Does The Social Sector Collaborate Effectively Enough?”

The
non-profit sector plays a significant role in our individual and
collective well-being.
One thought is
In order to sustain this important work and achieve greater success
in outcomes, organizations are finding innovative and more
intentional ways of working and working together.
However
others feel
-There is an interest and need
for organizations to collaborate, but yet organisations prefer to
work in isolation often re-inventing the wheel.


Large-scale
social change requires broad cross-sector coordination, yet the
social sector remains focused on the isolated intervention of
individual organizations. What are your views??

HelpYourNGO
in its new avatar will be three years old next year. Our objective is
to provide a high level of transparency in the social sector through
detailed analysis of NGO financial statements thereby encouraging
informed philanthropy. No other organization does this in India. So
lots of scope for collaboration right? This is the social sector;
profit making is not the motive, the only aim is public good. If a
new skill set (financial analysis) can provide greater comfort to
donors resulting in higher funds raised, this would help the sector,
right?  
We
thought so too. However, the reality has been different. When we
reached out to existing enablers in the social sector, we were
largely ignored, with a few notable exceptions – Centre for
Advancement of Philanthropy, Deshpande Foundation, Sanjay Patra,
Sanjay Agarwal. Common experiences included empty promises to meet or
ignoring our emails. Fortunately, operating NGOs have been largely
enthusiastic, despite being jaded by many organisations, which take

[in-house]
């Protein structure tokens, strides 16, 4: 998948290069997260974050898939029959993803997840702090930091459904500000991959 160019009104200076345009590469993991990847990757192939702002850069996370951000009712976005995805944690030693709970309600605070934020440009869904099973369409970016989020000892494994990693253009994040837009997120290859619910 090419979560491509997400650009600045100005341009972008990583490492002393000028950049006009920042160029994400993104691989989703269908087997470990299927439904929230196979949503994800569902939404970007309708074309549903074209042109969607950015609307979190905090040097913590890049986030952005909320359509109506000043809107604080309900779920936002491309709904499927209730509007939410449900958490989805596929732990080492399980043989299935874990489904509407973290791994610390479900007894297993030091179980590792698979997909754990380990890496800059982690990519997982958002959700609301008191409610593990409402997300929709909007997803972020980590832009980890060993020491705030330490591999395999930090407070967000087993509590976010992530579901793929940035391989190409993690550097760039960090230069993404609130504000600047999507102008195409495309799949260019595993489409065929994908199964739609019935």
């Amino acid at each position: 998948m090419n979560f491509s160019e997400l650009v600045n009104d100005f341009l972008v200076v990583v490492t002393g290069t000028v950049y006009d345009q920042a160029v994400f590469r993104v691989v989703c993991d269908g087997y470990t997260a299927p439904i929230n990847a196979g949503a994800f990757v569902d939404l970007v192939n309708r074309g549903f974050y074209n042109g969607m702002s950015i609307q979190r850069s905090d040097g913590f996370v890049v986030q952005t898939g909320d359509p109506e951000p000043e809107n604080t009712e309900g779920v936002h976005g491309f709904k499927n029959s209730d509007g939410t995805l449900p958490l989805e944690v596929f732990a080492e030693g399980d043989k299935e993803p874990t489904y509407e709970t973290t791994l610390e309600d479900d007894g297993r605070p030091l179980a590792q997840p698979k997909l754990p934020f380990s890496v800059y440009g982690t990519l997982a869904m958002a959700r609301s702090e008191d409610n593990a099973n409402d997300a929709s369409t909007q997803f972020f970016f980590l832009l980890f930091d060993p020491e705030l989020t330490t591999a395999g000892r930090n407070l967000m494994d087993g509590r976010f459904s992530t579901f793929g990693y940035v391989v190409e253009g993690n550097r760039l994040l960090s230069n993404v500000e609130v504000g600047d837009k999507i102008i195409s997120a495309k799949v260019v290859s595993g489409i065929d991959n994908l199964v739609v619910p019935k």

registration fees but are unable to deliver on the commitment of
attracting significant funds. 
Why
is there reluctance to collaborate, we wonder? Perhaps, the social
sector is run like a business. Nothing wrong in that, they need funds
to sustain, but some collaboration would help the space as a whole.
Is it suspicion of an unknown new entity or the need to guard their
turf? Are some philanthropists driven by recognition that may get
diluted if they joined hands with newcomers? I am still looking for
the answer and hoping for more collaboration. 
There
are too many people and too many NGOs following similar paths. Using
the internet to multiply outcomes and impact is the way forward.

Pradeep
Mahtani, CEO,
HelpYourNGO Foundation
(HelpYourNGO’s
services include validating/standardizing NGO financials to provide
comfort to donors when making donation decisions; and customized CSR
and volunteering solutions.)
______________________________________________

The
social sector is invested in impact and benefit to the world to